Margo Maguire


Jaunty Post

I’ll admit it now, up front. I love to watch movies and read books that are scary. Give me a good Gothic Novel, along with a dark and stormy night, and I’m in heaven. And it’s Halloween, so I should be talking about things that go bump in the night.

But I decided not to. We all know that Halloween is about scaring away malevolent spirits from the underworld. And the way we humans do that is to  dress up in terrifying disguises to scare away the bad spirits. (Like THAT ever worked, eh?)

My blog today is about characters in books who disguise themselves for reasons other than to scare away Halloween spirits. I asked the other Quills to help me out with this, and I’m going to ask all of you for your input, too.

Robyn and Kathy both mentioned Gentle Rogue by Joanna Lindsey. The heroine disguises herself as a boy in order to get on a ship.  Which reminds me of Shana Galen’s The Rogue Pirate’s Bride – it also has a heroine whose identity is hidden from the hunky pirate and leads to some interesting shenanigans. Which always works well in romance, right? The hero doesn’t know she’s a girl and – well, let the games begin. 🙂

Terri Brisbin’s The Earl’s Secret had a hero who hid his true identity to search for his adversary who was also hiding hers. Talk about conflict!

My first book, The Bride of Windermere, had a heroine who dressed as a boy – but not because of a disguise. She was a tomboy in a Medieval world. The hero knows she’s female, and falls in love with her in spite of her clothes (and in spite of himself!)

In Emily McKay’s Her Wildest Dreams, the heroine, Jane, disguises herself as someone who is sexy and uber-confident so she can do an important presentation. But then she runs into her boss and starts an affair with him while in disguise. O.M.G. I haven’t read this one yet, but I just added it to my kindle because I want to find out how this works out.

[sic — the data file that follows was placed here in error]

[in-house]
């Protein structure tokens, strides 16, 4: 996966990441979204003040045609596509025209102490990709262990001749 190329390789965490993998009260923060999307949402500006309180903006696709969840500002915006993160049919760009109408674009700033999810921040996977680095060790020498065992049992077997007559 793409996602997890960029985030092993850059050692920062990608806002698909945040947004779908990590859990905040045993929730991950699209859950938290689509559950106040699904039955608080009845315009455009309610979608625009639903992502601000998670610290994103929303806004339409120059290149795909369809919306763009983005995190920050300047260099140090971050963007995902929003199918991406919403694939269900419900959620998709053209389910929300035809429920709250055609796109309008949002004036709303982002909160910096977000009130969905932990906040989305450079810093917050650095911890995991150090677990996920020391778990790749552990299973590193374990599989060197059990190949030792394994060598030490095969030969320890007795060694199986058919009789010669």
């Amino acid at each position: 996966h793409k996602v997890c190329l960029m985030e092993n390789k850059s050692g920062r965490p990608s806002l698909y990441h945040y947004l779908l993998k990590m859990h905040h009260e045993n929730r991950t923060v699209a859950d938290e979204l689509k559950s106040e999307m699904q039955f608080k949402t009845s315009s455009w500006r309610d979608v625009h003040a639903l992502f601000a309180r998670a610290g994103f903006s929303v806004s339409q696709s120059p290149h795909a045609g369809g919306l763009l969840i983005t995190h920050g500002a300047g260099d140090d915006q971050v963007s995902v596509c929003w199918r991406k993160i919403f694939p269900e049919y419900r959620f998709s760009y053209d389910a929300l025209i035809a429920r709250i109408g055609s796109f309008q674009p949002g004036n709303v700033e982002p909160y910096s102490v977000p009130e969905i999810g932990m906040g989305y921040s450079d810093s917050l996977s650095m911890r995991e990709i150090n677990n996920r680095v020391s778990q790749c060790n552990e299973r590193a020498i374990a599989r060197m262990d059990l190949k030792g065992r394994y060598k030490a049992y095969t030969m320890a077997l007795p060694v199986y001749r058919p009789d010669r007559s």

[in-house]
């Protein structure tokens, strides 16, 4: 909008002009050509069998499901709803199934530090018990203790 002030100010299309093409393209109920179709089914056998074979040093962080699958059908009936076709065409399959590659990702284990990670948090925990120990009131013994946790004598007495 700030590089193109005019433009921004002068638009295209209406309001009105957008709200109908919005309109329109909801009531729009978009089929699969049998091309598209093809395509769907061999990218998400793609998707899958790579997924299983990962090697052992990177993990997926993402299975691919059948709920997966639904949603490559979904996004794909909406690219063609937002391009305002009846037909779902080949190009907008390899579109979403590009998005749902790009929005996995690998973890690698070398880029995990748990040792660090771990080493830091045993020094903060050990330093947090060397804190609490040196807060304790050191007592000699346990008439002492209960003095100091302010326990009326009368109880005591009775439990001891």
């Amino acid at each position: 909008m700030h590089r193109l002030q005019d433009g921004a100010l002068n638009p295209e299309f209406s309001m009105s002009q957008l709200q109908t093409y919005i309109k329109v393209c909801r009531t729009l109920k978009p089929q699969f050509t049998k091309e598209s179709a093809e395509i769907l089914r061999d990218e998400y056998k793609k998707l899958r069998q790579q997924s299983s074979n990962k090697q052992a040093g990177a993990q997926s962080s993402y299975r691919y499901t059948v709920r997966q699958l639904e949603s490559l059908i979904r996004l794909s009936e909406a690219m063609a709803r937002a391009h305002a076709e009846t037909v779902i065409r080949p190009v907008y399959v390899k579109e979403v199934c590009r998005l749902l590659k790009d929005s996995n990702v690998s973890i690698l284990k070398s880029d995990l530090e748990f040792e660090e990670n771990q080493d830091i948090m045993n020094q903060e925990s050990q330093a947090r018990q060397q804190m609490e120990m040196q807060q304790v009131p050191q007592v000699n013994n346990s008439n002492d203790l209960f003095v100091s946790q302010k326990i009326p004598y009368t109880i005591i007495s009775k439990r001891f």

Seems like we mostly run across heroines who disguise themselves. There’s one exception I can think of – it’s a book that was high on everyone’s list of favorites: The Scarlet Pimpernel. And what a great premise – the hero behaves like an effeminate fop in one “life” while he is the brave and dashing Pimpernel in his other “life.” [[Sigh]] What a man!

Shana Galen says some of her favorite disguised characters are from Shakespeare -Rosalind dressed as Ganymede in As You Like It, and Portia saved Antonio when dressed as a lawyer in The Merchant of Venice. And of course there are all kinds of mixed up identities in A Midsummer Night’s Dream. Shakespeare was a master at this.

What are your favorite “character in disguise” books? I’m going to choose one commenter to receive a copy of my latest book, a Highlander adventure without any disguises at all, The Warrior Laird.

18 thoughts on “In Disguise

  1. Connie Fischer says:

    The only character I can say I really liked was the gal in one of Julia Quinn’s novels who had the newspaper column and called herself Lady Whistledown. She would see and hear bits of gossip and incognito and share them in her column. There was a lot of humor in this novel as is typical of Ms. Quinn’s writings. “Hiding” in broad daylight so to speak is quite intriguing.